Abstract: The recent backlash against globalization is often tied to the rise in populism over the past decade. This paper studies the degree to which an increase in populist rhetoric on the part of nation’s leaders can increase the support for trade protection among constituents using data from the International Social Survey Program’s (ISSP) National Identity module and the Global Populism Database between 1995 and 2013. I find evidence that support for protection does increase with the level of leftward-leaning populist rhetoric, or that which focuses on economic cleavages in society, by the country’s leaders. As one might expect, this increase in support is particularly strong among voters that identify with political parties on the left.
    Keywords: Populism, Trade Preferences
    JEL: F13
    Date: 2022
  3. By: Monica Martinez-Bravo (CEMFI, Centro de Estudios Monetarios y Financieros); Leonard Wantchekon (Princeton University)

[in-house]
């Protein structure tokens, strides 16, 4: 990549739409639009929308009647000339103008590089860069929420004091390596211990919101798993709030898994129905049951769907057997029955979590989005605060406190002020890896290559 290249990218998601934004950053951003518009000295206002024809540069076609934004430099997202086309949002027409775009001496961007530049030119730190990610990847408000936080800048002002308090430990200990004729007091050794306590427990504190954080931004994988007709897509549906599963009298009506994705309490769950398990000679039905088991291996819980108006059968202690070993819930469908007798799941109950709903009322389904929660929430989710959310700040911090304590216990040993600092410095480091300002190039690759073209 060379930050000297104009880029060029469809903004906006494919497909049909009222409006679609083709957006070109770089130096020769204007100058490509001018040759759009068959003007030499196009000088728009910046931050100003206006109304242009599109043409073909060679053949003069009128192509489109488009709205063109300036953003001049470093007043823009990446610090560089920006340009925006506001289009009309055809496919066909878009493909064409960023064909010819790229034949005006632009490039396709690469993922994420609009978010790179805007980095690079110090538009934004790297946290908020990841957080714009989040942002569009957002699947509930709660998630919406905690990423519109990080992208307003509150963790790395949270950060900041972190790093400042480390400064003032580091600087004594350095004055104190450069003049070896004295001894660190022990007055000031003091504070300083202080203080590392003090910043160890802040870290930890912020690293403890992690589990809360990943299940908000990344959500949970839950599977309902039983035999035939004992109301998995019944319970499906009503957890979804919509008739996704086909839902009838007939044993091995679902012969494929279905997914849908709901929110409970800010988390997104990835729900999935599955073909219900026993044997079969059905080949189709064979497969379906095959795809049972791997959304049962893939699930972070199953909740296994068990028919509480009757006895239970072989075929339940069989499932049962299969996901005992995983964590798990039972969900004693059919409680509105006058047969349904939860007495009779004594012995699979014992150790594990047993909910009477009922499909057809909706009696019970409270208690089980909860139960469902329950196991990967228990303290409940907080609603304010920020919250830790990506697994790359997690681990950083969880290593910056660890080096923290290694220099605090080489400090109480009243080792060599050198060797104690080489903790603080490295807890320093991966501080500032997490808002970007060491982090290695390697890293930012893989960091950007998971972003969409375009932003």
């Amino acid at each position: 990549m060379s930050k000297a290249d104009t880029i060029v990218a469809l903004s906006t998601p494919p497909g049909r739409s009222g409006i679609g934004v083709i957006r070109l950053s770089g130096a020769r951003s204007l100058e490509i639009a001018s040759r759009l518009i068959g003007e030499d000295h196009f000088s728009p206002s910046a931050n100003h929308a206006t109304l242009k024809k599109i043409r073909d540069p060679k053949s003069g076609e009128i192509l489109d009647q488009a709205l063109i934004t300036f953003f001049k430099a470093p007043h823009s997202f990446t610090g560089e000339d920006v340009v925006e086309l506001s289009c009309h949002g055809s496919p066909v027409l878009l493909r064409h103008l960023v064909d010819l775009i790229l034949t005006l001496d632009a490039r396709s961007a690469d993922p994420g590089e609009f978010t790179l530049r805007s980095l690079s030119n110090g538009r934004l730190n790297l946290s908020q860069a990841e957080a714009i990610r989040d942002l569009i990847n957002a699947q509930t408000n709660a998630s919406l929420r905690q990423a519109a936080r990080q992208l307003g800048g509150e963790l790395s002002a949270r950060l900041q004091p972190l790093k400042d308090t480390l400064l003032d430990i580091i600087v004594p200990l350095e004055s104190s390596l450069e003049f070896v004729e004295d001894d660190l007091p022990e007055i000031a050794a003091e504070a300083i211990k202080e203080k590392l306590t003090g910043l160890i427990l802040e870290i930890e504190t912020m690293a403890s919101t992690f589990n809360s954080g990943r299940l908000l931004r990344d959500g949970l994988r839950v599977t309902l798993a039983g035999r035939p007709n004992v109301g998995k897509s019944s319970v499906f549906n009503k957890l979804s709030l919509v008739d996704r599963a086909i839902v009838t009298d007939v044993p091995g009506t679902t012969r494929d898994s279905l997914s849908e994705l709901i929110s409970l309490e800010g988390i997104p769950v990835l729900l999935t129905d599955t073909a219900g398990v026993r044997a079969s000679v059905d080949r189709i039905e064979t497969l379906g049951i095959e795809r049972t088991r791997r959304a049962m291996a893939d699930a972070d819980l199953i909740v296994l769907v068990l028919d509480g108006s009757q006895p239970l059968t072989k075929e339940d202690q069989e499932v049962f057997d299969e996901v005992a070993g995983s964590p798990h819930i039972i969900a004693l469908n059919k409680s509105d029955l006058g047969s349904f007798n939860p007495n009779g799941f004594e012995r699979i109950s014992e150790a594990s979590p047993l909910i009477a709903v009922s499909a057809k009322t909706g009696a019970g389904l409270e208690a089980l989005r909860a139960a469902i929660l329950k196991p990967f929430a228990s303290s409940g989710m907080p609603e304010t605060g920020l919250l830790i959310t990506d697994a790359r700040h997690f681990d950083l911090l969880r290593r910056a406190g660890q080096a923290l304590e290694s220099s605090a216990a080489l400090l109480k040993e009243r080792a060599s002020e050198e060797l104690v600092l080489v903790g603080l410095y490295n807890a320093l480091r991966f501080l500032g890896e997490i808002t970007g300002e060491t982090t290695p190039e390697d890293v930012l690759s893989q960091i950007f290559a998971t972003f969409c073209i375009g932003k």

Abstract: A large literature in Economics has recently studied the process of structural transformation, understood as the process of reallocation of economic activities across sectors in the process of development. In this paper we review the literature that has identified the political economy factors that have facilitated on hindered this processes. In particular, we review the literature on the political distortions that can explain these differences in productivity and the prospects for transformation. We identify the limitations of this literature and suggest avenues for future research. We review the literature on political distortions and their relation to economic outcomes, including various forms of state capture and firm-political connections. We study the prevalence of each type of political distortion and its observed effects on economic outcomes, such as prices, procurement and, consequently, on unobserved outcomes such as consumer surplus and welfare. This review paper serves as the Inception paper of the Political Economy Theme of the Structural Transformation and Economic Growth (STEG) research consortium.